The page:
By Chuck Strouse
By Scott Fishman
By Terrence McCoy
By Ryan Yousefi
By Ciara LaVelle, Kat Bein, Carolina Del Busto, and Liz Tracy
By Pepe Billete
By Ryan Yousefi
By Kyle Swenson
"Based on all of the things that have happened," OMCO's president Walter Clark says, "it would not be in the best interest of the department for Felton to return." Clark likes the current arrangement, with Manning in charge and Ann Vendrell as his newly promoted second-in-command. "She's marching to the tune of Mr. Manning," he says cheerfully.
Ask Clark if he would have supported Vendrell had she been named interim director instead of Manning and he laughs out loud. "The manager wasn't going to do that," he says. And if he had, what kind of trouble might he have caused? "Let's put it this way," Clark grins, "it would have been very interesting, very interesting indeed."
"What's ironic about this entire thing," says HACO's Edgar Nieves, "is that OMCO is the one that lobbied tremendously to bring Felton in. And now they don't want him here? Come on. You brought him here, now you've got to live with him."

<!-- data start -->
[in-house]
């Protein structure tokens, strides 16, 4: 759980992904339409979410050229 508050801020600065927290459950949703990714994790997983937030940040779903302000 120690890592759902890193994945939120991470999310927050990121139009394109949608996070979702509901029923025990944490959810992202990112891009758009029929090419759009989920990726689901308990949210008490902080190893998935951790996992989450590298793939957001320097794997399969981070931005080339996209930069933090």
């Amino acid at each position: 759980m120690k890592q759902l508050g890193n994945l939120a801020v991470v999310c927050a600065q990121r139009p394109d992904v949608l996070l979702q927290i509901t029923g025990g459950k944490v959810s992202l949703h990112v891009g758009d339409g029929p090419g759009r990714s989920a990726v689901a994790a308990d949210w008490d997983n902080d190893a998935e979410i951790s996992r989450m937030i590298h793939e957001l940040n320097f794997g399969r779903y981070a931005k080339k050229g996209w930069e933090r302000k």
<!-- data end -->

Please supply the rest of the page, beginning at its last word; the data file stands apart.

Equally ironic is the fact that HACO has turned on the person it once backed for director -- Ann Vendrell. Since working for Manning, Vendrell has become his biggest booster. In sharp contrast to her earlier criticism of his handling of the house-arrest program, she now has nothing but glowing things to say about Manning. "It is my sincere hope that as the department's transition period concludes he will be able to continue as director," she wrote in a January 29, 1996, letter to the county manager.
That letter, coupled with a recent Miami Times article in which she was quoted as saying she believed that a black should be in charge of the department, has infuriated HACO. "I was outraged and disgusted at this statement," HACO's executive director Margarita de Pazos wrote to County Manager Vidal.
HACO has also begun a campaign to undermine Manning. In a subsequent letter to Vidal, de Pazos noted that of Manning's first nine promotions within his senior staff, seven blacks were promoted, one Anglo, and only one Hispanic. De Pazos went on to decry the fact that out of 58 general promotions announced late this past month, only seven Hispanics moved up the ranks. "That's outrageous!!!" de Pazos wrote, her exclamation points driving home the extent of HACO's anger. "If this is any indication of Mr. Manning's agenda, it is hereby rebuked by this association and our affiliated organizations as well.
"If your advisers are telling you that things are fine at the Metro-Dade Corrections Department, nothing can be further from the truth," de Pazos continued. "Racial tensions are once again rising among staff members, and biased, slanted appointments on behalf of this interim director do not help matters at all."
De Pazos then pleaded with Vidal -- Cuban to Cuban: "Many of us fled a communist regime in Cuba to experience the American dream, but in corrections it has been the American nightmare. Enough is enough!!!